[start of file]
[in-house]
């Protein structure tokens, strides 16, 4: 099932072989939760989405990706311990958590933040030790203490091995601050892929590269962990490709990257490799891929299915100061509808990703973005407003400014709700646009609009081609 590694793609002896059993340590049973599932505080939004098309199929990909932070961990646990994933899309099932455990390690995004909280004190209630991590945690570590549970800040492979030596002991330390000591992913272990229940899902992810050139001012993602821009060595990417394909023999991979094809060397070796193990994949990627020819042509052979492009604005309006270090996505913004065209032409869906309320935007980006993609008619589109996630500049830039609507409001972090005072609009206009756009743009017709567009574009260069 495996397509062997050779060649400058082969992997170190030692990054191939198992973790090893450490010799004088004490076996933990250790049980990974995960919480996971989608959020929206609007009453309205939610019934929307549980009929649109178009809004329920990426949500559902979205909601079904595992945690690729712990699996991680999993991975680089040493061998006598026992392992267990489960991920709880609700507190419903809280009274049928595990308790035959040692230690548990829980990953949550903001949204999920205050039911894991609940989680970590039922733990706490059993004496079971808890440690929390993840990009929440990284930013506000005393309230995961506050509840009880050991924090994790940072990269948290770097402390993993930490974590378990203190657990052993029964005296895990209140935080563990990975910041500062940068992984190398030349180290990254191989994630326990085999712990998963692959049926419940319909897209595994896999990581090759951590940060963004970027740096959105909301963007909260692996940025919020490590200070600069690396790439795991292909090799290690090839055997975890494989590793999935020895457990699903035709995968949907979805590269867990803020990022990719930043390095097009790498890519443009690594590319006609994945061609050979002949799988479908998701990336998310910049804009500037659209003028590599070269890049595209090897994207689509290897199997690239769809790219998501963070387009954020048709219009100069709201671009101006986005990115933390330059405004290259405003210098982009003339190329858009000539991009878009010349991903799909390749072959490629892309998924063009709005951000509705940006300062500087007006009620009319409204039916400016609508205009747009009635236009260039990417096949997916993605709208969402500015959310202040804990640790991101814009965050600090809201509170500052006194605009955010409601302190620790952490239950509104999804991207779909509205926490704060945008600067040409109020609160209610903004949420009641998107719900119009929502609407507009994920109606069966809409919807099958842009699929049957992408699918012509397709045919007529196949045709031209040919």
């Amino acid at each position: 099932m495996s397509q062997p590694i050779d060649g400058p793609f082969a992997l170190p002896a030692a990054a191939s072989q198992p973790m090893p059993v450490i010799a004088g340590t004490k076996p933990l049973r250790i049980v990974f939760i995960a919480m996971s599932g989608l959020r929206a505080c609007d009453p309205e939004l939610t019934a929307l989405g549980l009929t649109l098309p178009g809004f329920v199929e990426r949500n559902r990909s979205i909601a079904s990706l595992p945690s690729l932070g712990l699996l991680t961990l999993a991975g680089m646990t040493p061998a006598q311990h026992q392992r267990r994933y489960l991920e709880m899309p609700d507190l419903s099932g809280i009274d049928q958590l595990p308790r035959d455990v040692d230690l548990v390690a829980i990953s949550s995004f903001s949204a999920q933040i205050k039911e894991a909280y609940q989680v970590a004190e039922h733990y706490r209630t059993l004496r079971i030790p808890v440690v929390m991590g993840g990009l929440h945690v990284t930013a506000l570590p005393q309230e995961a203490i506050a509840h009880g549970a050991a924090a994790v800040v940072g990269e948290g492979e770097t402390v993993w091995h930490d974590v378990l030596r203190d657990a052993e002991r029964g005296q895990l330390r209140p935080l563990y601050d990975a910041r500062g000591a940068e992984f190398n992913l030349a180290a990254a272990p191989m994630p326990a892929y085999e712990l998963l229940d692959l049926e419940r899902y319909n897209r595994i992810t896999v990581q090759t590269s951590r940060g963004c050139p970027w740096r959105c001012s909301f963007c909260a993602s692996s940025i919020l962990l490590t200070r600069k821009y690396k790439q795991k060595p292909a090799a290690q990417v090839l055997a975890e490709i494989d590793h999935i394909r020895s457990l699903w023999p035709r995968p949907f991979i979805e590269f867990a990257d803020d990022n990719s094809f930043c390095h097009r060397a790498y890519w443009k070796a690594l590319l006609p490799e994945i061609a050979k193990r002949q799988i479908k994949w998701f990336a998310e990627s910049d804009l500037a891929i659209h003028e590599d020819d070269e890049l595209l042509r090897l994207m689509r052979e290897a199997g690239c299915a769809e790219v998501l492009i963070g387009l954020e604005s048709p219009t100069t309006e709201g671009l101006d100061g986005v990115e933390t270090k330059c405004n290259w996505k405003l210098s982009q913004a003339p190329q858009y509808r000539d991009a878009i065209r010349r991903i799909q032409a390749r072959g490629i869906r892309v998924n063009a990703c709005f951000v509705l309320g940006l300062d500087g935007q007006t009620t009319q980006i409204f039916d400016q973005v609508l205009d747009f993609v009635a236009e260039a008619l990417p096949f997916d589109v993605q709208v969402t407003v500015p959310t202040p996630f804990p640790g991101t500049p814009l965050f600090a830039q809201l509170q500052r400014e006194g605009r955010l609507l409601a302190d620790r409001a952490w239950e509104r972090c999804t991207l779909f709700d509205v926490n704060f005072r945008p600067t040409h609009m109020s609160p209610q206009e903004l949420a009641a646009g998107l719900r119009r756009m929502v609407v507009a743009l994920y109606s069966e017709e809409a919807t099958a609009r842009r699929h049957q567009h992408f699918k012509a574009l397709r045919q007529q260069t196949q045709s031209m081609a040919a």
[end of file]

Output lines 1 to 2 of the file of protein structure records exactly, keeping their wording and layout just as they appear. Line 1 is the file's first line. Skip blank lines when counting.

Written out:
[in-house]
């Protein structure tokens, strides 16, 4: 099932072989939760989405990706311990958590933040030790203490091995601050892929590269962990490709990257490799891929299915100061509808990703973005407003400014709700646009609009081609 590694793609002896059993340590049973599932505080939004098309199929990909932070961990646990994933899309099932455990390690995004909280004190209630991590945690570590549970800040492979030596002991330390000591992913272990229940899902992810050139001012993602821009060595990417394909023999991979094809060397070796193990994949990627020819042509052979492009604005309006270090996505913004065209032409869906309320935007980006993609008619589109996630500049830039609507409001972090005072609009206009756009743009017709567009574009260069 495996397509062997050779060649400058082969992997170190030692990054191939198992973790090893450490010799004088004490076996933990250790049980990974995960919480996971989608959020929206609007009453309205939610019934929307549980009929649109178009809004329920990426949500559902979205909601079904595992945690690729712990699996991680999993991975680089040493061998006598026992392992267990489960991920709880609700507190419903809280009274049928595990308790035959040692230690548990829980990953949550903001949204999920205050039911894991609940989680970590039922733990706490059993004496079971808890440690929390993840990009929440990284930013506000005393309230995961506050509840009880050991924090994790940072990269948290770097402390993993930490974590378990203190657990052993029964005296895990209140935080563990990975910041500062940068992984190398030349180290990254191989994630326990085999712990998963692959049926419940319909897209595994896999990581090759951590940060963004970027740096959105909301963007909260692996940025919020490590200070600069690396790439795991292909090799290690090839055997975890494989590793999935020895457990699903035709995968949907979805590269867990803020990022990719930043390095097009790498890519443009690594590319006609994945061609050979002949799988479908998701990336998310910049804009500037659209003028590599070269890049595209090897994207689509290897199997690239769809790219998501963070387009954020048709219009100069709201671009101006986005990115933390330059405004290259405003210098982009003339190329858009000539991009878009010349991903799909390749072959490629892309998924063009709005951000509705940006300062500087007006009620009319409204039916400016609508205009747009009635236009260039990417096949997916993605709208969402500015959310202040804990640790991101814009965050600090809201509170500052006194605009955010409601302190620790952490239950509104999804991207779909509205926490704060945008600067040409109020609160209610903004949420009641998107719900119009929502609407507009994920109606069966809409919807099958842009699929049957992408699918012509397709045919007529196949045709031209040919």